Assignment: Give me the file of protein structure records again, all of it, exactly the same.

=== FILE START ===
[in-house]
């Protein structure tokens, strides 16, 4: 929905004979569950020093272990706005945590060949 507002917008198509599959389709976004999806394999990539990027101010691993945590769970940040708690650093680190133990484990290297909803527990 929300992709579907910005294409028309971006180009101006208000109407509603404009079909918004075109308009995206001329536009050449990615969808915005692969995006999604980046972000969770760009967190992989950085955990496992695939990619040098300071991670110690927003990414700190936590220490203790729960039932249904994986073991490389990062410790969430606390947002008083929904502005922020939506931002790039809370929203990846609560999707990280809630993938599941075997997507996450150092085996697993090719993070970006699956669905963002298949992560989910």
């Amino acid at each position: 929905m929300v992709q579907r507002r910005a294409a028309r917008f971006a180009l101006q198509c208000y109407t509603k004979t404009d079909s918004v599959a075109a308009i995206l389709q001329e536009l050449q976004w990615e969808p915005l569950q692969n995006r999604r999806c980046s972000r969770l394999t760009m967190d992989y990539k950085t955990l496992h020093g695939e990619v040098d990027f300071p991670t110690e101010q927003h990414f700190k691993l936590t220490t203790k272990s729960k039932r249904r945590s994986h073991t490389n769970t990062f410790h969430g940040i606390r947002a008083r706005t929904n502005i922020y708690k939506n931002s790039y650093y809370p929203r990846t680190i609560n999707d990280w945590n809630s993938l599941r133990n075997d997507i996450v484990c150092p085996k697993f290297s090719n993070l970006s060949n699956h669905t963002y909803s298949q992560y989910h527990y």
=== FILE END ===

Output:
[in-house]
């Protein structure tokens, strides 16, 4: 929905004979569950020093272990706005945590060949 507002917008198509599959389709976004999806394999990539990027101010691993945590769970940040708690650093680190133990484990290297909803527990 929300992709579907910005294409028309971006180009101006208000109407509603404009079909918004075109308009995206001329536009050449990615969808915005692969995006999604980046972000969770760009967190992989950085955990496992695939990619040098300071991670110690927003990414700190936590220490203790729960039932249904994986073991490389990062410790969430606390947002008083929904502005922020939506931002790039809370929203990846609560999707990280809630993938599941075997997507996450150092085996697993090719993070970006699956669905963002298949992560989910």
């Amino acid at each position: 929905m929300v992709q579907r507002r910005a294409a028309r917008f971006a180009l101006q198509c208000y109407t509603k004979t404009d079909s918004v599959a075109a308009i995206l389709q001329e536009l050449q976004w990615e969808p915005l569950q692969n995006r999604r999806c980046s972000r969770l394999t760009m967190d992989y990539k950085t955990l496992h020093g695939e990619v040098d990027f300071p991670t110690e101010q927003h990414f700190k691993l936590t220490t203790k272990s729960k039932r249904r945590s994986h073991t490389n769970t990062f410790h969430g940040i606390r947002a008083r706005t929904n502005i922020y708690k939506n931002s790039y650093y809370p929203r990846t680190i609560n999707d990280w945590n809630s993938l599941r133990n075997d997507i996450v484990c150092p085996k697993f290297s090719n993070l970006s060949n699956h669905t963002y909803s298949q992560y989910h527990y």